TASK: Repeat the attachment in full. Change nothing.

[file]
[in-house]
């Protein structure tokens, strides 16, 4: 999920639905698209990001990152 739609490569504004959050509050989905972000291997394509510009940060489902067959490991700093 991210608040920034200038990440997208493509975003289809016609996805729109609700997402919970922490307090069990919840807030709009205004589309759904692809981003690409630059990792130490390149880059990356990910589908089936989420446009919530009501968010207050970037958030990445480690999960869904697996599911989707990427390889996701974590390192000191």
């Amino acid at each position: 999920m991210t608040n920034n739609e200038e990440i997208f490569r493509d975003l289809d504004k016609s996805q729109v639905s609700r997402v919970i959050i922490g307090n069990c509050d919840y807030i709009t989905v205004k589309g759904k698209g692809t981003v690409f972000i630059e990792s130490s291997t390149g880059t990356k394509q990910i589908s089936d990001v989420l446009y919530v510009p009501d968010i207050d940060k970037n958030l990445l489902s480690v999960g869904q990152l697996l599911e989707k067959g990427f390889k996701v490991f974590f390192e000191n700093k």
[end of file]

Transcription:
[in-house]
């Protein structure tokens, strides 16, 4: 999920639905698209990001990152 739609490569504004959050509050989905972000291997394509510009940060489902067959490991700093 991210608040920034200038990440997208493509975003289809016609996805729109609700997402919970922490307090069990919840807030709009205004589309759904692809981003690409630059990792130490390149880059990356990910589908089936989420446009919530009501968010207050970037958030990445480690999960869904697996599911989707990427390889996701974590390192000191």
């Amino acid at each position: 999920m991210t608040n920034n739609e200038e990440i997208f490569r493509d975003l289809d504004k016609s996805q729109v639905s609700r997402v919970i959050i922490g307090n069990c509050d919840y807030i709009t989905v205004k589309g759904k698209g692809t981003v690409f972000i630059e990792s130490s291997t390149g880059t990356k394509q990910i589908s089936d990001v989420l446009y919530v510009p009501d968010i207050d940060k970037n958030l990445l489902s480690v999960g869904q990152l697996l599911e989707k067959g990427f390889k996701v490991f974590f390192e000191n700093k």